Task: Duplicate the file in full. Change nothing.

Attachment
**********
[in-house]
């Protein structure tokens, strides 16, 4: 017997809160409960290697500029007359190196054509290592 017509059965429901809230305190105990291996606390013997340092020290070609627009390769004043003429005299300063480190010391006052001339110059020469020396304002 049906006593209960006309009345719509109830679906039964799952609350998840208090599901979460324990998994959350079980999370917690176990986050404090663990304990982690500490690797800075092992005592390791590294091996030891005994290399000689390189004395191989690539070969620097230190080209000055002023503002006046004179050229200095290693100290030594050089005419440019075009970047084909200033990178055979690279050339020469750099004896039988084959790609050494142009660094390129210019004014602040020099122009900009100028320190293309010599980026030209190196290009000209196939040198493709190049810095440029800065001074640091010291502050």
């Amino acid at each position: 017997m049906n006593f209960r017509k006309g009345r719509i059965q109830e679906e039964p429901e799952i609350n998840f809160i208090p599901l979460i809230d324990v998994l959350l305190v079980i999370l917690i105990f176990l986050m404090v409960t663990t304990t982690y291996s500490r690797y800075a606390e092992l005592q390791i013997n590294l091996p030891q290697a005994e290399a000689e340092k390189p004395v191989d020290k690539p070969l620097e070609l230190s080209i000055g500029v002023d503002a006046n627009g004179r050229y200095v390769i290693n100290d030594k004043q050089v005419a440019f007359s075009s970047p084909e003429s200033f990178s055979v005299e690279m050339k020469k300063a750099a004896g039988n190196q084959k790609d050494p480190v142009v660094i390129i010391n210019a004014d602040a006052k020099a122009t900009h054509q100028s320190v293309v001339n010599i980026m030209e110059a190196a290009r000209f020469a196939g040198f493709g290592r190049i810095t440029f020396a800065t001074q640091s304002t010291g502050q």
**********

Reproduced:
[in-house]
């Protein structure tokens, strides 16, 4: 017997809160409960290697500029007359190196054509290592 017509059965429901809230305190105990291996606390013997340092020290070609627009390769004043003429005299300063480190010391006052001339110059020469020396304002 049906006593209960006309009345719509109830679906039964799952609350998840208090599901979460324990998994959350079980999370917690176990986050404090663990304990982690500490690797800075092992005592390791590294091996030891005994290399000689390189004395191989690539070969620097230190080209000055002023503002006046004179050229200095290693100290030594050089005419440019075009970047084909200033990178055979690279050339020469750099004896039988084959790609050494142009660094390129210019004014602040020099122009900009100028320190293309010599980026030209190196290009000209196939040198493709190049810095440029800065001074640091010291502050």
């Amino acid at each position: 017997m049906n006593f209960r017509k006309g009345r719509i059965q109830e679906e039964p429901e799952i609350n998840f809160i208090p599901l979460i809230d324990v998994l959350l305190v079980i999370l917690i105990f176990l986050m404090v409960t663990t304990t982690y291996s500490r690797y800075a606390e092992l005592q390791i013997n590294l091996p030891q290697a005994e290399a000689e340092k390189p004395v191989d020290k690539p070969l620097e070609l230190s080209i000055g500029v002023d503002a006046n627009g004179r050229y200095v390769i290693n100290d030594k004043q050089v005419a440019f007359s075009s970047p084909e003429s200033f990178s055979v005299e690279m050339k020469k300063a750099a004896g039988n190196q084959k790609d050494p480190v142009v660094i390129i010391n210019a004014d602040a006052k020099a122009t900009h054509q100028s320190v293309v001339n010599i980026m030209e110059a190196a290009r000209f020469a196939g040198f493709g290592r190049i810095t440029f020396a800065t001074q640091s304002t010291g502050q």